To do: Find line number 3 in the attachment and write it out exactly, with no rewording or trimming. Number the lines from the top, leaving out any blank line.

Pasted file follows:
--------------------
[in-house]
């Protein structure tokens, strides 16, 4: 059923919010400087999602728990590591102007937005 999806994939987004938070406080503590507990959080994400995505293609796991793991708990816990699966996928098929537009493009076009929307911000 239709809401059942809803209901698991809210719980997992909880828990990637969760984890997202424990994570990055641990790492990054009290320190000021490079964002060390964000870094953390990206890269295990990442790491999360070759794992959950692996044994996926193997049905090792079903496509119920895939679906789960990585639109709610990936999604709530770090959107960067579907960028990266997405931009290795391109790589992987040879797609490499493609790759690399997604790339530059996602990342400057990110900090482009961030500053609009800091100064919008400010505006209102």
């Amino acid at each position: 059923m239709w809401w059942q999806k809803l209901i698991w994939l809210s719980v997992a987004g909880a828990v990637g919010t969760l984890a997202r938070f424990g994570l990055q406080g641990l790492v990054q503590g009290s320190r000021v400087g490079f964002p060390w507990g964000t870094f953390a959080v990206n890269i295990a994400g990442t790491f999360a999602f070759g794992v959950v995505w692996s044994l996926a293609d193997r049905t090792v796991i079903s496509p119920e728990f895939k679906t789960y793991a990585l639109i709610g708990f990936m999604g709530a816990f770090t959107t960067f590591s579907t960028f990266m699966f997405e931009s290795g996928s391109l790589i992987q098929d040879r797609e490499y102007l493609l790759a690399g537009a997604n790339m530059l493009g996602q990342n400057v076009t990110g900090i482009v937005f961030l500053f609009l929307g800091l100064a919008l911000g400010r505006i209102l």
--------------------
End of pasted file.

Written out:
């Amino acid at each position: 059923m239709w809401w059942q999806k809803l209901i698991w994939l809210s719980v997992a987004g909880a828990v990637g919010t969760l984890a997202r938070f424990g994570l990055q406080g641990l790492v990054q503590g009290s320190r000021v400087g490079f964002p060390w507990g964000t870094f953390a959080v990206n890269i295990a994400g990442t790491f999360a999602f070759g794992v959950v995505w692996s044994l996926a293609d193997r049905t090792v796991i079903s496509p119920e728990f895939k679906t789960y793991a990585l639109i709610g708990f990936m999604g709530a816990f770090t959107t960067f590591s579907t960028f990266m699966f997405e931009s290795g996928s391109l790589i992987q098929d040879r797609e490499y102007l493609l790759a690399g537009a997604n790339m530059l493009g996602q990342n400057v076009t990110g900090i482009v937005f961030l500053f609009l929307g800091l100064a919008l911000g400010r505006i209102l």